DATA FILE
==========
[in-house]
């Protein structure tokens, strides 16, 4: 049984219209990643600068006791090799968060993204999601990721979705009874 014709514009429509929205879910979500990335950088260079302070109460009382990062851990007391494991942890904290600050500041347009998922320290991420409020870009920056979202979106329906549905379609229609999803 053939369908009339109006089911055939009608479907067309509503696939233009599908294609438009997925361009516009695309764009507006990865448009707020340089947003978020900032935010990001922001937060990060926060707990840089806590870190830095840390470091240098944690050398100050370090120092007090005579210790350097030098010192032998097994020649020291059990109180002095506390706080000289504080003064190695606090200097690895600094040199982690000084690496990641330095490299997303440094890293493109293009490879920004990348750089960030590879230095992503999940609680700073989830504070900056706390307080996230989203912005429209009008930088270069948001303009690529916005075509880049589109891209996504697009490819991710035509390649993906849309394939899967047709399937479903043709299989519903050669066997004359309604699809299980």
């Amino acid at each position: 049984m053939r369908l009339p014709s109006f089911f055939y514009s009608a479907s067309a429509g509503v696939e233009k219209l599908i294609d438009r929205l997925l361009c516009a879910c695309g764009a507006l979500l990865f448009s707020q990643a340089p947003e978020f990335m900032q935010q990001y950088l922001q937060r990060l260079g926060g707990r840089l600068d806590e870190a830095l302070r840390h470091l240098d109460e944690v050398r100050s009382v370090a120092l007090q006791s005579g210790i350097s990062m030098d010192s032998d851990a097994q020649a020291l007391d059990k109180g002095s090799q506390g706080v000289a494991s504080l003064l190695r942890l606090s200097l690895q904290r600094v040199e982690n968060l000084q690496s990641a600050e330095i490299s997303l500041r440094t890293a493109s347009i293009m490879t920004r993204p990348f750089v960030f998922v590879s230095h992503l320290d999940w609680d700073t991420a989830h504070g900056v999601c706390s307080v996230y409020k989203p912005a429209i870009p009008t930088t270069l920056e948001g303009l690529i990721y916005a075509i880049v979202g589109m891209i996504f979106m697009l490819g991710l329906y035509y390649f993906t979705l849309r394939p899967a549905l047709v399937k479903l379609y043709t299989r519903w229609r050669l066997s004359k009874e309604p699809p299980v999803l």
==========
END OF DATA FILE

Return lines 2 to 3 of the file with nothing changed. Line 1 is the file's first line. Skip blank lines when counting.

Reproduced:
């Protein structure tokens, strides 16, 4: 049984219209990643600068006791090799968060993204999601990721979705009874 014709514009429509929205879910979500990335950088260079302070109460009382990062851990007391494991942890904290600050500041347009998922320290991420409020870009920056979202979106329906549905379609229609999803 053939369908009339109006089911055939009608479907067309509503696939233009599908294609438009997925361009516009695309764009507006990865448009707020340089947003978020900032935010990001922001937060990060926060707990840089806590870190830095840390470091240098944690050398100050370090120092007090005579210790350097030098010192032998097994020649020291059990109180002095506390706080000289504080003064190695606090200097690895600094040199982690000084690496990641330095490299997303440094890293493109293009490879920004990348750089960030590879230095992503999940609680700073989830504070900056706390307080996230989203912005429209009008930088270069948001303009690529916005075509880049589109891209996504697009490819991710035509390649993906849309394939899967047709399937479903043709299989519903050669066997004359309604699809299980």
């Amino acid at each position: 049984m053939r369908l009339p014709s109006f089911f055939y514009s009608a479907s067309a429509g509503v696939e233009k219209l599908i294609d438009r929205l997925l361009c516009a879910c695309g764009a507006l979500l990865f448009s707020q990643a340089p947003e978020f990335m900032q935010q990001y950088l922001q937060r990060l260079g926060g707990r840089l600068d806590e870190a830095l302070r840390h470091l240098d109460e944690v050398r100050s009382v370090a120092l007090q006791s005579g210790i350097s990062m030098d010192s032998d851990a097994q020649a020291l007391d059990k109180g002095s090799q506390g706080v000289a494991s504080l003064l190695r942890l606090s200097l690895q904290r600094v040199e982690n968060l000084q690496s990641a600050e330095i490299s997303l500041r440094t890293a493109s347009i293009m490879t920004r993204p990348f750089v960030f998922v590879s230095h992503l320290d999940w609680d700073t991420a989830h504070g900056v999601c706390s307080v996230y409020k989203p912005a429209i870009p009008t930088t270069l920056e948001g303009l690529i990721y916005a075509i880049v979202g589109m891209i996504f979106m697009l490819g991710l329906y035509y390649f993906t979705l849309r394939p899967a549905l047709v399937k479903l379609y043709t299989r519903w229609r050669l066997s004359k009874e309604p699809p299980v999803l």